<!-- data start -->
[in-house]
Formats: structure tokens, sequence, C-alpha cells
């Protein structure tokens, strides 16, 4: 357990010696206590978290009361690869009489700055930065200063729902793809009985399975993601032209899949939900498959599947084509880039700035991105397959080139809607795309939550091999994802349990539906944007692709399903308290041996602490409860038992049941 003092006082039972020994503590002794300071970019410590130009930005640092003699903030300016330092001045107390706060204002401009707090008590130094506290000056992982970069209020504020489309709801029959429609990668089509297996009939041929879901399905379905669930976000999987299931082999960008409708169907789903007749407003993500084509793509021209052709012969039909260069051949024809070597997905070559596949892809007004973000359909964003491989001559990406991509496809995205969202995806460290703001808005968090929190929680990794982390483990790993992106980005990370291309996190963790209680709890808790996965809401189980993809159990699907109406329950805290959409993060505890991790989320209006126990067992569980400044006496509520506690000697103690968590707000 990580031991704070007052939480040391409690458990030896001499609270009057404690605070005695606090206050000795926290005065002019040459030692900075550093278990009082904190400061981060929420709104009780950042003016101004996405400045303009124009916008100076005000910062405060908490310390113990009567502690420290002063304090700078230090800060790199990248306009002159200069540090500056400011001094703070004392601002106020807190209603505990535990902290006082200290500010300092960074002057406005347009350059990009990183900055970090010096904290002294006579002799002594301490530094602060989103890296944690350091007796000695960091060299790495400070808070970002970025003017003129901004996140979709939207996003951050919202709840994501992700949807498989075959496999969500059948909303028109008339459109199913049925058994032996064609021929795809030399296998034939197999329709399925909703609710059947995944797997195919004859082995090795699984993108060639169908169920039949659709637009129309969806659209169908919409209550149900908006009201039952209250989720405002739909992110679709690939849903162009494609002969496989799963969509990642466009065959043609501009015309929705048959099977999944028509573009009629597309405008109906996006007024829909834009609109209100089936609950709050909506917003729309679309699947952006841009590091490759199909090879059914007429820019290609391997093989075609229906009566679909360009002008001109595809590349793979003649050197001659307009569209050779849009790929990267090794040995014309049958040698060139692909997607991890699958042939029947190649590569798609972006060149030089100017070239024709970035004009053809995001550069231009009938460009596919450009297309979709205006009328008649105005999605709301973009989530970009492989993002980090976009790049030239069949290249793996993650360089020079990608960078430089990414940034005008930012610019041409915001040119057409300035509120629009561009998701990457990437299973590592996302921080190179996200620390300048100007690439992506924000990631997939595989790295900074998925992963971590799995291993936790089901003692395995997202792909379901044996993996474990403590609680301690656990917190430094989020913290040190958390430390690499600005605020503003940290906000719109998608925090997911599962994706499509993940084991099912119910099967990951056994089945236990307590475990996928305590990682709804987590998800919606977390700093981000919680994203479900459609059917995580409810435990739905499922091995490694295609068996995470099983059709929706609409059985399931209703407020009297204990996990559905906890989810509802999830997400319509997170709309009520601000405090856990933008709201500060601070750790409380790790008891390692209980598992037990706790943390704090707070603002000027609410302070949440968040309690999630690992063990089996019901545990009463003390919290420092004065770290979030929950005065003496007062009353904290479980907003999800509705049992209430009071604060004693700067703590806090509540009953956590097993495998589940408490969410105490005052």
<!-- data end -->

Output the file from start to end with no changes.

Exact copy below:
[in-house]
Formats: structure tokens, sequence, C-alpha cells
């Protein structure tokens, strides 16, 4: 357990010696206590978290009361690869009489700055930065200063729902793809009985399975993601032209899949939900498959599947084509880039700035991105397959080139809607795309939550091999994802349990539906944007692709399903308290041996602490409860038992049941 003092006082039972020994503590002794300071970019410590130009930005640092003699903030300016330092001045107390706060204002401009707090008590130094506290000056992982970069209020504020489309709801029959429609990668089509297996009939041929879901399905379905669930976000999987299931082999960008409708169907789903007749407003993500084509793509021209052709012969039909260069051949024809070597997905070559596949892809007004973000359909964003491989001559990406991509496809995205969202995806460290703001808005968090929190929680990794982390483990790993992106980005990370291309996190963790209680709890808790996965809401189980993809159990699907109406329950805290959409993060505890991790989320209006126990067992569980400044006496509520506690000697103690968590707000 990580031991704070007052939480040391409690458990030896001499609270009057404690605070005695606090206050000795926290005065002019040459030692900075550093278990009082904190400061981060929420709104009780950042003016101004996405400045303009124009916008100076005000910062405060908490310390113990009567502690420290002063304090700078230090800060790199990248306009002159200069540090500056400011001094703070004392601002106020807190209603505990535990902290006082200290500010300092960074002057406005347009350059990009990183900055970090010096904290002294006579002799002594301490530094602060989103890296944690350091007796000695960091060299790495400070808070970002970025003017003129901004996140979709939207996003951050919202709840994501992700949807498989075959496999969500059948909303028109008339459109199913049925058994032996064609021929795809030399296998034939197999329709399925909703609710059947995944797997195919004859082995090795699984993108060639169908169920039949659709637009129309969806659209169908919409209550149900908006009201039952209250989720405002739909992110679709690939849903162009494609002969496989799963969509990642466009065959043609501009015309929705048959099977999944028509573009009629597309405008109906996006007024829909834009609109209100089936609950709050909506917003729309679309699947952006841009590091490759199909090879059914007429820019290609391997093989075609229906009566679909360009002008001109595809590349793979003649050197001659307009569209050779849009790929990267090794040995014309049958040698060139692909997607991890699958042939029947190649590569798609972006060149030089100017070239024709970035004009053809995001550069231009009938460009596919450009297309979709205006009328008649105005999605709301973009989530970009492989993002980090976009790049030239069949290249793996993650360089020079990608960078430089990414940034005008930012610019041409915001040119057409300035509120629009561009998701990457990437299973590592996302921080190179996200620390300048100007690439992506924000990631997939595989790295900074998925992963971590799995291993936790089901003692395995997202792909379901044996993996474990403590609680301690656990917190430094989020913290040190958390430390690499600005605020503003940290906000719109998608925090997911599962994706499509993940084991099912119910099967990951056994089945236990307590475990996928305590990682709804987590998800919606977390700093981000919680994203479900459609059917995580409810435990739905499922091995490694295609068996995470099983059709929706609409059985399931209703407020009297204990996990559905906890989810509802999830997400319509997170709309009520601000405090856990933008709201500060601070750790409380790790008891390692209980598992037990706790943390704090707070603002000027609410302070949440968040309690999630690992063990089996019901545990009463003390919290420092004065770290979030929950005065003496007062009353904290479980907003999800509705049992209430009071604060004693700067703590806090509540009953956590097993495998589940408490969410105490005052």